Spectrum Knack

The journey of Mohammad Abbas who shone throughout his academic career has reached to a point where he is locally working on the global initiative for overcoming communication crisis, reports Saima Rashid

Er Muhammad Abbas receiving Gold Medal from then CM Omar Abdullah and Infosys Chairperson, Narayan Murthy in BGSBU.

With best brains working globally to overcome the spectrum scarcity in the communication field, a low-key engineer from Kashmir is on task for the same reason. Being local, Muhammad Abbas, is going global.

Amid user explosion in the virtual world, the radio spectrum has radically gone down, motivating Abbas, in 2013, to start the project. After two years of research, he has found ways to manage the limited radio spectrum, coming up with the concept, called spectrum sharing.

“Limited radio spectrum allocated to every telecom company has become scarce on face of swelling base of mobile users,” he says. And for that, he continues, cognitive radio – a smart radio that can be programmed and configured dynamically – is the best option. “Though there is technology available, like orthogonal frequency division multiplexing, for cognitive radios,” he says, “OFDM is best suited for cognitive radios but it is generating large side-lobes which causes interference to the nearby primary users in cognitive radios. In order to reduce the large side-lobes, we have various techniques like raised cosine windowing etc.” A technique called Raised Cosine Windowing is an antidote of side lobes, he says.

But before his technological forays, Abbas, 25, was any other boy growing in the outskirts of South city. Known for his brilliant math knack, he was the topper at Sainik School Manasbal. Sobriquet as “Mr Mathematician”, Abbas eventually cracked JKCET and opted for B Tech in Electronics and Communication Engineering from SSM College of Engineering. Later, he joined Baba Ghulam Shah Badshah University Rajouri to pursue the same course.

“I chose ECE branch deliberately,” he says, “as it has unlimited scope globally.” His dream academic run continued at BGSBU, where he topped all semesters and ended up receiving gold medal from the Infosys chairperson Narayan Murthy.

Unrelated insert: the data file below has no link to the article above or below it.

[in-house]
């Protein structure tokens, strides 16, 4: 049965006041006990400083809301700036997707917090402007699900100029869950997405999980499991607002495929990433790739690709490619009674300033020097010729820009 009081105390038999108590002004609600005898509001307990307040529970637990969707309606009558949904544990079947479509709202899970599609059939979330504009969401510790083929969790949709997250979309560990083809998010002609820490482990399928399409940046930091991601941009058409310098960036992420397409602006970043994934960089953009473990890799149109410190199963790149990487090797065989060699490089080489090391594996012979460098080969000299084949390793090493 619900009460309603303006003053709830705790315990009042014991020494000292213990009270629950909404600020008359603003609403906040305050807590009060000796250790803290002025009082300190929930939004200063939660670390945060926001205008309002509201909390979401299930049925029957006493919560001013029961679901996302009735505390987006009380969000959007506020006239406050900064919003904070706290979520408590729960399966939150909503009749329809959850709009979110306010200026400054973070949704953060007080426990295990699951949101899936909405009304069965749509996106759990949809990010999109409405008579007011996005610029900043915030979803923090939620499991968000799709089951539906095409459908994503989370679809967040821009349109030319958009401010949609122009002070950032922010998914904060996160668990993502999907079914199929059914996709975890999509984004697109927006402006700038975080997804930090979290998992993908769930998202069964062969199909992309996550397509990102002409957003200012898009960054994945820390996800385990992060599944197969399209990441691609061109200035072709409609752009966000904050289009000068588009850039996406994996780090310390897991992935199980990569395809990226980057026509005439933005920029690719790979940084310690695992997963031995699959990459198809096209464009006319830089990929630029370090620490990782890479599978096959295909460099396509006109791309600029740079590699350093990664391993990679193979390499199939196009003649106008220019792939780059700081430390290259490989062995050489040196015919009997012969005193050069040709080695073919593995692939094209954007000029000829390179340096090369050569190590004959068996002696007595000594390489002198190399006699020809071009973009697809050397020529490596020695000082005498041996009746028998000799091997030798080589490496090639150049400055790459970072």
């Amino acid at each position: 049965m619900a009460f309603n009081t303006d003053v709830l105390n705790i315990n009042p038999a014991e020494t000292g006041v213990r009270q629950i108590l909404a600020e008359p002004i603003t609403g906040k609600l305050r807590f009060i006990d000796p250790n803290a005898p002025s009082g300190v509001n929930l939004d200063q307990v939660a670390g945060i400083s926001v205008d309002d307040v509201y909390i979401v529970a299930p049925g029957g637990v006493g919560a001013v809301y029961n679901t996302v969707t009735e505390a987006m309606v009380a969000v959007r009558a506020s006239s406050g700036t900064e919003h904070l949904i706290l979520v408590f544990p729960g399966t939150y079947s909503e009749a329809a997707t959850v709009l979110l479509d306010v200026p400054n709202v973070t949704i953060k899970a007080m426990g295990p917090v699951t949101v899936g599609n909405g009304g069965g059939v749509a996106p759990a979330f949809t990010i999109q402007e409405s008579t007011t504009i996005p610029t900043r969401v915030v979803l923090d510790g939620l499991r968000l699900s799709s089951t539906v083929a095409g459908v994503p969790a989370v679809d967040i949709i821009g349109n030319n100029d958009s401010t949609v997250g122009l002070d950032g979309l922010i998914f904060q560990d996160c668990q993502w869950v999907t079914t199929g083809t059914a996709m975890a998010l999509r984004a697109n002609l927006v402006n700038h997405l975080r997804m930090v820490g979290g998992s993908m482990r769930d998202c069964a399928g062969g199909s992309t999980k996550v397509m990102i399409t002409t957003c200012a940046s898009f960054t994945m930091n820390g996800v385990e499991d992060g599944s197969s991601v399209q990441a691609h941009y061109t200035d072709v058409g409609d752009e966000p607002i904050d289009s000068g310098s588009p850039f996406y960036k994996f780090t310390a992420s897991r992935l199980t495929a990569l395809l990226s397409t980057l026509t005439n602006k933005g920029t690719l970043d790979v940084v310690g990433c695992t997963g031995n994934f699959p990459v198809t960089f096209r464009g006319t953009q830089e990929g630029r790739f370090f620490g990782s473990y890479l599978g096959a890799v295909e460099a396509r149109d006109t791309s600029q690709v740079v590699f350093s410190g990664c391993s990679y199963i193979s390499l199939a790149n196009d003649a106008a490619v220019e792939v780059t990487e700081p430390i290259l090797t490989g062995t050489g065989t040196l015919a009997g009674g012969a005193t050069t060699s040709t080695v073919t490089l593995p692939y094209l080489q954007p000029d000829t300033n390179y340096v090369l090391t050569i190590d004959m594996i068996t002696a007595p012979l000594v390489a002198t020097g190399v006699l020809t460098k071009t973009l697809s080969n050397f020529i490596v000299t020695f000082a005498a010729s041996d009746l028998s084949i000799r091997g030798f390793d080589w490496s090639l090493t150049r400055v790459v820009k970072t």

A thrice GATE (Graduate Aptitude Test in Engineering, an all India examination that primarily tests the comprehensive understanding of various undergraduate subjects in Engineering and Technology) qualifier, Abbas finally managed to make it to NIT Srinagar for his M Tech. To his delight, he is again being bestowed with Gold medal, later this fall.

Currently, he is working as contractual faculty in the department of ECE in NIT Srinagar. For Abbas, he has just stepped in the world of engineering and is looking forward to work in telecom sector and do more research alongside. “In future, even Kashmir has a risk of falling into spectrum scarcity,” he believes, “but if some telecom companies are not utilising their entire allocated spectrum, they can share it with that company which are using their spectrum fully.” And this is what is called spectrum sharing, something he works on. “And once making use of it, users won’t even face any connectivity problem,” he says.

For him, engineering is his subsistence and innovation, his best friend. “When you aim to engineer something,” he says, “hunger and sleep must be liberated.” No wonder, he hasn’t slept for so many nights. “But today,” he says, “I sleep peacefully with a tinge of satisfaction.”

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